Some conventional CMS solutions have a “headless API” that lets you deliver content to a different display layer. Because the presentation layer is isolated from the body, this is referred to as “headless.”
A single content source, such as a product description for an online product, can automatically adapt to its publishing environment and present itself optimally for its destination.
Because it is distinct from the frontend, headless content provides a far less exposed region of a possible assault.
In a headless CMS, the separation of code and content makes life easier for content writers and editors, who can ignore the code and focus solely on the material they are responsible for.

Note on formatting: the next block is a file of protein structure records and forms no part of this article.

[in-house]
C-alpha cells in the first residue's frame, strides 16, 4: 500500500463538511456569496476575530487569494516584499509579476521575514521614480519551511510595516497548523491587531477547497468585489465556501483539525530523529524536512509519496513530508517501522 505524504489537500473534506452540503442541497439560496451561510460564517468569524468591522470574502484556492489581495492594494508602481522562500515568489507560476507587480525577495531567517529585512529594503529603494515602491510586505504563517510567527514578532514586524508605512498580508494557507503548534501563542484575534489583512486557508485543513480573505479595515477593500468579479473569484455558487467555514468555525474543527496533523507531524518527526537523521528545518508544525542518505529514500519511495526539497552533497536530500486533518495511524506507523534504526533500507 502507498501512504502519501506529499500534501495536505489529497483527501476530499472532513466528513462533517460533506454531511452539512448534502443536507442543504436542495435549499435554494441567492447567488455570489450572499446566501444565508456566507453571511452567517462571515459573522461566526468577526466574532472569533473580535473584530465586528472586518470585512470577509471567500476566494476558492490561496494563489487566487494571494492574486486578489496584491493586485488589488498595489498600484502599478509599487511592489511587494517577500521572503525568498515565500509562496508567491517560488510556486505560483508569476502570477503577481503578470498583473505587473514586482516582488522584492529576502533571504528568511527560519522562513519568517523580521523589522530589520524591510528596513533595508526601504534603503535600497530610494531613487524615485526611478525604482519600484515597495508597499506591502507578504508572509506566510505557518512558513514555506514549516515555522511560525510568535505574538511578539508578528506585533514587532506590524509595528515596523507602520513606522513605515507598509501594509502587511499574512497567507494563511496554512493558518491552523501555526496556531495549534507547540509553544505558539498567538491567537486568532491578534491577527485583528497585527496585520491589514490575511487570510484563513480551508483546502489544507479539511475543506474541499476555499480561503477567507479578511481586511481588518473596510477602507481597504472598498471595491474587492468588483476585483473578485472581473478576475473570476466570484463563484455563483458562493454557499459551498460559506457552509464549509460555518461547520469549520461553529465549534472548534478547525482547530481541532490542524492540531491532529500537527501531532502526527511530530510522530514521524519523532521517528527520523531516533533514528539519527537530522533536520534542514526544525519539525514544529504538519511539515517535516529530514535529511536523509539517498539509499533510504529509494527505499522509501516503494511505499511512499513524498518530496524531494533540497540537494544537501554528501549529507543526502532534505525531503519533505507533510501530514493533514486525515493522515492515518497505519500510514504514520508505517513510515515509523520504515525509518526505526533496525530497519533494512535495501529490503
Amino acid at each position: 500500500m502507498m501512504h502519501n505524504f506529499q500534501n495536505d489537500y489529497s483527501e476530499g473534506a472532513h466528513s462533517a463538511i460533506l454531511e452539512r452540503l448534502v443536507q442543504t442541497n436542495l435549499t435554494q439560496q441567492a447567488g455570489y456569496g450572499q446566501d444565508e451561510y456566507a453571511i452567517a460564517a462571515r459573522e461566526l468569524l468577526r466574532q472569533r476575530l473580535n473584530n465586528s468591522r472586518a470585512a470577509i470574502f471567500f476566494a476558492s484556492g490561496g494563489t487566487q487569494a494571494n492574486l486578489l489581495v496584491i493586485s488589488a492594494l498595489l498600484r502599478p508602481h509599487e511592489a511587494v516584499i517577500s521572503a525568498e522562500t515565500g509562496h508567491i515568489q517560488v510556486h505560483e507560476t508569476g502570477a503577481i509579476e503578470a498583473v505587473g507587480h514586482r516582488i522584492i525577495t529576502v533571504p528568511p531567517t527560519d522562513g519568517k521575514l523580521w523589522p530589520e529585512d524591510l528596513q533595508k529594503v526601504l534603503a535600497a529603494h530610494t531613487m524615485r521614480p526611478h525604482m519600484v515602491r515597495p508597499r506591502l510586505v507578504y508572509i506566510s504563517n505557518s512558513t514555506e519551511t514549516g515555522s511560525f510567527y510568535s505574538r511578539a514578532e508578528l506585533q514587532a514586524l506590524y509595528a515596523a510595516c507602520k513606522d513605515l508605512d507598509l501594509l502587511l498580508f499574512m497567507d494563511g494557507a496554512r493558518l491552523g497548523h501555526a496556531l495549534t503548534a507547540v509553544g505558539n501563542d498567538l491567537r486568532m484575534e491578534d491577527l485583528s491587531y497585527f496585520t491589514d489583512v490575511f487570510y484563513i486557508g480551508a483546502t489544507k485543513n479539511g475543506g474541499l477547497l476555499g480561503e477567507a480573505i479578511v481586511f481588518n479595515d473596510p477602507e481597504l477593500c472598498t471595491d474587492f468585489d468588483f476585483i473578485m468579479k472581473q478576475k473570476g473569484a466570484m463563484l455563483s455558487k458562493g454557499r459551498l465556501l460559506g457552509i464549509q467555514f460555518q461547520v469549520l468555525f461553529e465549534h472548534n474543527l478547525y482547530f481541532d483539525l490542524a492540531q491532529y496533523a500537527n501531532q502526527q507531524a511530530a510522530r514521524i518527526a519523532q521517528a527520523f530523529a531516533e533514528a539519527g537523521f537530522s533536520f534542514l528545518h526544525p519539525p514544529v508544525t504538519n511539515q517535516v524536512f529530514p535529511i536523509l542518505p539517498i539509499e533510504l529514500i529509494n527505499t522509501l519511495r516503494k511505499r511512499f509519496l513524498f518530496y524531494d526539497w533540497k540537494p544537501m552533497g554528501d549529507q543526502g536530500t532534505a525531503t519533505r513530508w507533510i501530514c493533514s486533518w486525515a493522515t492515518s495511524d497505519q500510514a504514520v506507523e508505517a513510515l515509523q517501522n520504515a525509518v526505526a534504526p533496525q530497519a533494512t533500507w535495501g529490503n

API-delivered content is easier to integrate, edit, and disseminate, cutting down on time to develop content-driven experiences like websites and applications.
Most headless CMS-s use an API-first approach that allows developers to stream in content quickly. You may easily scale or deploy additional channels within a couple of hours.
Find out how to create GraphQL APIs here.
Instead of implementing multiple, parallel content management system instances, e.g., to support web and mobile channels, a single headless CMS instance can serve unlimited digital channels.
Developers, meanwhile, can use all the latest tools and frameworks to bring content experiences to life on any modern platform without being locked into a proprietary language or other limitations of a particular content management system.